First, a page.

French Finance Minister Bruno Le Maire on Friday lashed out at American President Donald Trump’s decision to restrict travel from Europe to the United States because of the new coronavirus, warning the order would not help curb the outbreak and spark “economic chaos”. M Le Maire said in a joint interview with BFM TV and RMC radio: “It’s a sanitary aberration. And it’s a shame because this [mistake] will trigger political aberrations that will in turn trigger economic chaos.” His comments came after Health Minister Olivier Véran said that “closing borders was not justified on scientific grounds”. His 30-day travel order applies to citizens of all 27 European countries and the United Kingdom but excludes American citizens, immediate family members of US citizens and legal permanent residents of the US.
Mr Trump said in a speech: “This is the most aggressive and comprehensive effort to confront a foreign virus in modern history.”
Before adding: “I am confident that continuing to take these tough measures, we will significantly reduce the threat to our citizens, and we will ultimately and expeditiously defeat this virus.”
He was forced, however, to clarify with a tweet moments after his speech that “trade will in no way be affected” by the travel restriction.
“The restriction stops people, not goods,” he stressed.
Mr Trump said he had had no choice but to take drastic action as the European Union had failed to take adequate measures to stop the sometimes fatal illness.
He said: “The European Union failed to take the same precautions and restrict travel from China and other hot spots. As a result, a large number of new clusters in the United States were seeded by travellers from Europe.”
European leaders, for their part, denounced the temporary travel ban, calling the coronavirus pandemic a global crisis that “requires cooperation rather than unilateral action”.
“The European Union disapproves of the fact that the US decision to impose a travel ban was taken unilaterally and without consultation,” European Council President Charles Michel and European Commission President Ursula von der Leyen said in a joint statement.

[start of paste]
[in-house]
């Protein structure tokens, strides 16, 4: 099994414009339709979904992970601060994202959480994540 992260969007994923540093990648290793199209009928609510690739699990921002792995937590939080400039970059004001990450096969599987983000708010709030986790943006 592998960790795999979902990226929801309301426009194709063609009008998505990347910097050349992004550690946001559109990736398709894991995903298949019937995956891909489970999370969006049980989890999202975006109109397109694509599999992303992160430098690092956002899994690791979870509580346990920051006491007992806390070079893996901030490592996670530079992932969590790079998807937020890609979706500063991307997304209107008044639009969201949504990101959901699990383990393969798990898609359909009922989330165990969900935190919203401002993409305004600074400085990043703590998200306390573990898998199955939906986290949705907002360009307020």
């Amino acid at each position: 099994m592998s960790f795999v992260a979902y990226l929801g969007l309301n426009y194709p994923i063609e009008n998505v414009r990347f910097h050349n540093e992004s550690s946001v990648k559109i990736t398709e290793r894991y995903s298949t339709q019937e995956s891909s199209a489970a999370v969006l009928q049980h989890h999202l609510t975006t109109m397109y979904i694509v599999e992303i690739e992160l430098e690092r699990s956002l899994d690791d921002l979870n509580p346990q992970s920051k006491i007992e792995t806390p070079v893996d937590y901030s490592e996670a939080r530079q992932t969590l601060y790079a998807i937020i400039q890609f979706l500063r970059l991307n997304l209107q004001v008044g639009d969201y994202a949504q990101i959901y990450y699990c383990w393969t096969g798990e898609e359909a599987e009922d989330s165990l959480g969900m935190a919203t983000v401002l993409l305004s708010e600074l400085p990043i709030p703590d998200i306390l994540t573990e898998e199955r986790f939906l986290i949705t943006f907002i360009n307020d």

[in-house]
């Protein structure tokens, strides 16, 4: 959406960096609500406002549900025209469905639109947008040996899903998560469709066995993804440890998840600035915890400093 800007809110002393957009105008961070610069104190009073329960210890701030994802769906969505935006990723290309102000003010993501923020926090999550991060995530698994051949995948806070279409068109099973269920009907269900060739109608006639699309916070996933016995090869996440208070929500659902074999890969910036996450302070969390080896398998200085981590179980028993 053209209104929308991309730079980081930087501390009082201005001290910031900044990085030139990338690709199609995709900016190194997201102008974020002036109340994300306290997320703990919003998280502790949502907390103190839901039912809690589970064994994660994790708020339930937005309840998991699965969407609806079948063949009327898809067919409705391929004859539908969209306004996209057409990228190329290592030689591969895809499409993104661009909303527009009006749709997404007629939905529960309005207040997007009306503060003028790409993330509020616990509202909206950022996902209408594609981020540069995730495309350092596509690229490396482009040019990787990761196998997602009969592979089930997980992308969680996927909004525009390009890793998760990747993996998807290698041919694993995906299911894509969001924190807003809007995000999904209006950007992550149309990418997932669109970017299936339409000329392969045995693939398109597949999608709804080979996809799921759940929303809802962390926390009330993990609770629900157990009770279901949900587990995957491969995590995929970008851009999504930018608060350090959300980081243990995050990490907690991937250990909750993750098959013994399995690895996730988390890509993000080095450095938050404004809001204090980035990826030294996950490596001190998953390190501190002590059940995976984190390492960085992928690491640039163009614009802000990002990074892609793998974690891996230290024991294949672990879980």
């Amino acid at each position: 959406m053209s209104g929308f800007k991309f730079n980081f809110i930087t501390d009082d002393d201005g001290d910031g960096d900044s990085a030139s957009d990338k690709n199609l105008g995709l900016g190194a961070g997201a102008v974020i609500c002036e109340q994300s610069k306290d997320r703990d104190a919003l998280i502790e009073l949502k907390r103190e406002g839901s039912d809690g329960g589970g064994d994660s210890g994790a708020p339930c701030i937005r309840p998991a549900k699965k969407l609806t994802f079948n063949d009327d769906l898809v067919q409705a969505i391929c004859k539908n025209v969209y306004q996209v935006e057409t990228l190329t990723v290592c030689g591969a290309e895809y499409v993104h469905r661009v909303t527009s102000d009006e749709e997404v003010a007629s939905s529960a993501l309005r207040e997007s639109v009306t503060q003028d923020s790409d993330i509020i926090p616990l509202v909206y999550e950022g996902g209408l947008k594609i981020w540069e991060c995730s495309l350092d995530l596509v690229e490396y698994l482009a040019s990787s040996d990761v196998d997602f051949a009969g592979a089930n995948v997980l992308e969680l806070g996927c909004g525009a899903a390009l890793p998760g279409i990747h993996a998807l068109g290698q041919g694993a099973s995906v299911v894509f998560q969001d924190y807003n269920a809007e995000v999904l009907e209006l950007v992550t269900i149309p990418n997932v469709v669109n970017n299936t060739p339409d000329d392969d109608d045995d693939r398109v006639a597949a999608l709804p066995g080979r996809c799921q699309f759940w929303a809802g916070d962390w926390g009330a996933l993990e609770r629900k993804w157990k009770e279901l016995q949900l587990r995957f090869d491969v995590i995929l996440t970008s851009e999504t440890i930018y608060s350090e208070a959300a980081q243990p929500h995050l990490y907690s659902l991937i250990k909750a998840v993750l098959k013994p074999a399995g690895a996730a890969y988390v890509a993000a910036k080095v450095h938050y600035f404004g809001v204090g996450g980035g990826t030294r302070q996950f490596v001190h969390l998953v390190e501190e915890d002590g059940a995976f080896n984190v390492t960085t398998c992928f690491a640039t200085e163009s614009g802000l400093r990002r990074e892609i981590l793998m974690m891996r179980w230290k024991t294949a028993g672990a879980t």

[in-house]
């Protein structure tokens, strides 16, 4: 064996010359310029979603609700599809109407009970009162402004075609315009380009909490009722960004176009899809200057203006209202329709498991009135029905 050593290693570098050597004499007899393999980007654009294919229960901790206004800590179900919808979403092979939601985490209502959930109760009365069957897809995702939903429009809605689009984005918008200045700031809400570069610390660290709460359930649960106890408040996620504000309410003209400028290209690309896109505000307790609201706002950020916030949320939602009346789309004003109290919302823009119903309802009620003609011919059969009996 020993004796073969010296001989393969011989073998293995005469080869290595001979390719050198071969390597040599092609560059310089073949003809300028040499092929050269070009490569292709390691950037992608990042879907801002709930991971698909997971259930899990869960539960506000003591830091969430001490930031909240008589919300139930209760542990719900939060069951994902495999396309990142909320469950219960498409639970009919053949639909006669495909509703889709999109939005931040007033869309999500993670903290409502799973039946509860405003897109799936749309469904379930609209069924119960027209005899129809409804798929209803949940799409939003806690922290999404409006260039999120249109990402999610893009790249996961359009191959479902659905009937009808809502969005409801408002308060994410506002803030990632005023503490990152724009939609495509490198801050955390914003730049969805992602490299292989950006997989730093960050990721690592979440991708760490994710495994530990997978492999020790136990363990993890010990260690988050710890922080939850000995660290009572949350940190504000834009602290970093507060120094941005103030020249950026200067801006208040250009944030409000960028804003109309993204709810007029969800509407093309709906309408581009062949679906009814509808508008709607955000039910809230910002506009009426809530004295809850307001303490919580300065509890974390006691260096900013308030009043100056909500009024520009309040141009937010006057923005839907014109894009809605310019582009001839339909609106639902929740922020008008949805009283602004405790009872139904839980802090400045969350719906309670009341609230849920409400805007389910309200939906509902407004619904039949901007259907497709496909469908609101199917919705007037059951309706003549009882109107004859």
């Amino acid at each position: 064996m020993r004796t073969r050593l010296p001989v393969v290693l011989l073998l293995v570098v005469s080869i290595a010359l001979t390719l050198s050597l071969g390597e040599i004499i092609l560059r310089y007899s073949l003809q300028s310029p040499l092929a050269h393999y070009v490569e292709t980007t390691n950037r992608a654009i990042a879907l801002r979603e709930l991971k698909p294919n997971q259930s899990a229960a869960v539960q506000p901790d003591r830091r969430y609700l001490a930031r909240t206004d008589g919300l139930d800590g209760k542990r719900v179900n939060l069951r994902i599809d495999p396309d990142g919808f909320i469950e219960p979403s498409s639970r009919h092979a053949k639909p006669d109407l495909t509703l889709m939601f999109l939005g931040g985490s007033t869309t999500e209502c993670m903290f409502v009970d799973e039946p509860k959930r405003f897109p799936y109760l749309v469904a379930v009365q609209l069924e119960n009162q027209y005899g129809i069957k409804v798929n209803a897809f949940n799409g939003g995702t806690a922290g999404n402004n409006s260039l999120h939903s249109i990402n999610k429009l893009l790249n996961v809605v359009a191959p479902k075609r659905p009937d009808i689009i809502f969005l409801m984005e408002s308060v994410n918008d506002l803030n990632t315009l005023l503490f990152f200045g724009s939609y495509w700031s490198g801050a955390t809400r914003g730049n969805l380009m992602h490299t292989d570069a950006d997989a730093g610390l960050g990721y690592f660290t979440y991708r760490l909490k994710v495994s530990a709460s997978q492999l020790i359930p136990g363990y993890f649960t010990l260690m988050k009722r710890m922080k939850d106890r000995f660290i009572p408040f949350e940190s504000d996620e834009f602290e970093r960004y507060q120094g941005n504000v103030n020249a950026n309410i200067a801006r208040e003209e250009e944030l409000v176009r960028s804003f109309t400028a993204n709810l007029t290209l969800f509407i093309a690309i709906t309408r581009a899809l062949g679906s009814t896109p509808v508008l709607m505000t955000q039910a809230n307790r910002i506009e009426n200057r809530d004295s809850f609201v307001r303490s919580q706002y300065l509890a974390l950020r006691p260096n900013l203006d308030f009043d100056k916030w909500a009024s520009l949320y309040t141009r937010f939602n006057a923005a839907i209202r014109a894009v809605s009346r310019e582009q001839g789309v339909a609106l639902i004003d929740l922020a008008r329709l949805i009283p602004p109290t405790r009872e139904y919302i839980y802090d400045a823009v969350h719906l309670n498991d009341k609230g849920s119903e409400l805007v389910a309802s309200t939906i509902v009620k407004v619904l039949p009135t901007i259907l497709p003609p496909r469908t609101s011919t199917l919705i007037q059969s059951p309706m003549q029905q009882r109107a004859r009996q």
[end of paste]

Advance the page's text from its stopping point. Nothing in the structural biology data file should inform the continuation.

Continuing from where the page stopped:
“The coronavirus is a global crisis, not limited to any continent, and it requires cooperation rather than unilateral action,” the two said.
The health crisis deteriorated across Europe this weekend, with France and Spain joining Italy in imposing lockdowns on tens of millions of people in an effort to contain the spreading coronavirus.
France has indefinitely closed schools, universities, restaurants, bars and cinemas and banned gatherings of more than 100 people, as it urged residents to limit their non-essential movements.
The government also said long-distance trains and international flights would be limited and public transport reduced.
It is also reportedly preparing an order that would put its inhabitants under partial lockdown to combat the epidemic, sources aware of the planning said on Sunday, a move that would tighten further restrictions on public life.
A source familiar with the drafting of the decree said the confinement would begin at midnight on Tuesday.
World leaders have urged calm over the virus that has infected over 156,000 people globally and killed more than 5,800.
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